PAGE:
The Launceston City Council has thrown its support behind a growing push to rename the Batman Bridge in Tasmania’s north as Aboriginal leaders call for “white-washed history” to be undone.
The bridge crossing kanamaluka/River Tamar, between the West Tamar and George Town municipalities outside of Launceston, was named after Australian grazier and explorer John Batman in the 1960s.
Known as the founder of Melbourne, people across the country have been forced to reckon with his legacy of massacring Aboriginal people in the 1800s.
In 2018, Indigenous activists in Victoria successfully campaigned for his namesake Melbourne electorate to be renamed Cooper, after Yorta Yorta activist William Cooper.
Bridge name ‘inappropriate’
Now, the Launceston City Council (LCC) has voted five-three in favour of lobbying the state government to rename the bridge.
It passed a motion on Thursday acknowledging that the name of the bridge is “inappropriate for clear historical reasons”.
Acting Mayor of Launceston Danny Gibson said he personally believed there needed to be a path to changing the bridge’s name.
“The City of Launceston will now be following what the motion called on us to do and that is to writing to the state government and also seeking support from the councils on either side of the bridge to add their voice to the change of name,” Mr Gibson said.
“We’re hoping that by our council writing to the government, it will begin a process which will no doubt need to involve lots of consultation with the Tasmanian Aboriginal community.”
Batman’s dark past
While John Batman is perhaps best known for founding Victoria’s capital, his legacy in Tasmania is a lot darker.
Historian Ian McFarlane said he was one of the key figures in the state’s roving parties — groups dedicated to rounding up and capturing Tasmania’s Aboriginal people.
“He was more notorious for his own words, when he admitted that two of the Aboriginal people in his group were badly wounded and they couldn’t keep up with the party after capturing them and so he was obliged to shoot them in cold blood, which is murder,” Mr McFarlane said.
“[Artist] John Glover summed him up pretty well, he said he was ‘a rogue, cheat, thief, liar, murderer of blacks and the most violent man I’ve ever known’, so that sums him up.”
Rebecca Digney, manager of the Aboriginal Land Council of Tasmania, said the name of the bridge should be changed.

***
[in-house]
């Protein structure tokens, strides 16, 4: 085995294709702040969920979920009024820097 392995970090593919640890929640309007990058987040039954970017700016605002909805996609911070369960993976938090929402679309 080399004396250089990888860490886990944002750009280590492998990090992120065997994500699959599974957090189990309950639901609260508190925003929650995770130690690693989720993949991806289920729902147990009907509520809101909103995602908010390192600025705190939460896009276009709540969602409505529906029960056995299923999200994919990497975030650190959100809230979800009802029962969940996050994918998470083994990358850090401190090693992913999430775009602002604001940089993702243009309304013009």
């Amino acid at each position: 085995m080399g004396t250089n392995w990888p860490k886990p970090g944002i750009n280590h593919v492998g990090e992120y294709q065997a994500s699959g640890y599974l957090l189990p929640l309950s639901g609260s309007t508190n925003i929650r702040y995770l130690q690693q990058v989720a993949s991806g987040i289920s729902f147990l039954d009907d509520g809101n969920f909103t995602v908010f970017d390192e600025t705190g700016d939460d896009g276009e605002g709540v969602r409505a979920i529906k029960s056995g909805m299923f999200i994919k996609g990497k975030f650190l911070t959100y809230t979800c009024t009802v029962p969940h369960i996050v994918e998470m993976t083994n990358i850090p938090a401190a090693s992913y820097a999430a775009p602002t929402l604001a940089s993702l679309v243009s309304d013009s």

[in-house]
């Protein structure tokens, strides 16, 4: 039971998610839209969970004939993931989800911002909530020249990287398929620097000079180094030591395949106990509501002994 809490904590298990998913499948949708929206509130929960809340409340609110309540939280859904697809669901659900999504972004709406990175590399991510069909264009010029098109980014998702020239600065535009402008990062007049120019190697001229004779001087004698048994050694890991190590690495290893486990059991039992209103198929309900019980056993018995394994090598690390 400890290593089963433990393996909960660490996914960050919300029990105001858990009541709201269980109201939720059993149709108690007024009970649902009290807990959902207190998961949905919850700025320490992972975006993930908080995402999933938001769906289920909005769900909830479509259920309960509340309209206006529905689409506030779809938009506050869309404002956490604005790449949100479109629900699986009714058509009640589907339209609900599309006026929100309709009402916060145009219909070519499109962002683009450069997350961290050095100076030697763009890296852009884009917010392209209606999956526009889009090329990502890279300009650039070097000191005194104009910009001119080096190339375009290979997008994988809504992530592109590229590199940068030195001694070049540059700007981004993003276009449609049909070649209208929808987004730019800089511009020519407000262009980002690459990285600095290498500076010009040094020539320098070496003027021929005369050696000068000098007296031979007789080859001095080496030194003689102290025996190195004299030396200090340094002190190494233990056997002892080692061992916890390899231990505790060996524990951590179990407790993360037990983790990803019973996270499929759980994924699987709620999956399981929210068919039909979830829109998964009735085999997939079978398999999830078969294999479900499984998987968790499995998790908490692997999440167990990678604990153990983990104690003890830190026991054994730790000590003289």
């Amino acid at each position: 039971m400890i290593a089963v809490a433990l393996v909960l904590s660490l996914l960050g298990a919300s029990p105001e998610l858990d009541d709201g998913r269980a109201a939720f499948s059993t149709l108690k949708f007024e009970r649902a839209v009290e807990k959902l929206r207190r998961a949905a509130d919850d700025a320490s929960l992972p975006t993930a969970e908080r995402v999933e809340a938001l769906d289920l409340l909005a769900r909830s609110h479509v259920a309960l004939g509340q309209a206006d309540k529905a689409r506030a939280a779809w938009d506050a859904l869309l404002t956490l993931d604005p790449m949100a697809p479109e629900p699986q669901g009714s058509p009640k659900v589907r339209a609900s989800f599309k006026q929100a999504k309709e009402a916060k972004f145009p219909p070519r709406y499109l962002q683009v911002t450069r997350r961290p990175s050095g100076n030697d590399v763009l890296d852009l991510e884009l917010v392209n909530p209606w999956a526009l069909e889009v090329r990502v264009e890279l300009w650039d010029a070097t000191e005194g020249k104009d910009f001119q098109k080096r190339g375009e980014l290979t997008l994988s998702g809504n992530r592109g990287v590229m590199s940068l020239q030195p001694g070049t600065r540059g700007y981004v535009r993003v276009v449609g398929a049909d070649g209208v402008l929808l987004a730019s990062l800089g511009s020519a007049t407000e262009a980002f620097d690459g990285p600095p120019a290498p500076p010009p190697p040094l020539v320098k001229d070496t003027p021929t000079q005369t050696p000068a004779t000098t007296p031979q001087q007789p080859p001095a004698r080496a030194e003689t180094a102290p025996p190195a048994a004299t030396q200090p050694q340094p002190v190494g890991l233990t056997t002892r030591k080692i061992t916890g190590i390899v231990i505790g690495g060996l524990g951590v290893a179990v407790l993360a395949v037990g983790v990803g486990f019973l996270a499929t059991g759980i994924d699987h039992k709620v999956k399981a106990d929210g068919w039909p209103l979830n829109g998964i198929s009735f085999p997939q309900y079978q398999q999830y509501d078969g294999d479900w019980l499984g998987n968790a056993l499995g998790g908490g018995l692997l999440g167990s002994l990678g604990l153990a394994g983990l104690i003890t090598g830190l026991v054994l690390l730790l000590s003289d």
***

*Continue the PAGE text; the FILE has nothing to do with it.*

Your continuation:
“It’s a clear case of white-washing history, it’s acknowledging somebody’s achievements while completely ignoring the atrocities that they were involved in,” Ms Digney said.
“Any name would be more appropriate than the namesake of a murderer.”
Pushback on push to change
Any path to a name change is long and bureaucratic — there would need to be agreement on a new name, which would have to be backed up by historical primary sources.
Then the name would have to be proposed to Tasmania’s place names advisory panel, and if the new name was Aboriginal, the panel would cross-reference its thoughts with the Aboriginal and dual naming reference group.
It would also be advertised for public consultation, until the panel provides the Primary Industries Minister with a recommendation, who would give it the final green light.
The push to change the bridge’s name has prompted debates about the role of history in place names, whether the history is good or bad.
Mr McFarlane disagrees with name changes.
“The idea of the past is to learn from it and the names themselves are important signposts of the past and if you remove them, you also remove ready access to the history associated with them,” Mr McFarlane said.
“We’ve got a bridge named after Batman and that gives us a good reason to discuss him, so we can talk about his life and the reprehensible acts he’s associated with.”
Ms Digney disagrees.
“It’s a falsehood … we’ve had the bridge named after John Batman for many many years and yet his atrocities haven’t widely been acknowledged,” Ms Digney said.
Source: Thanks msn.com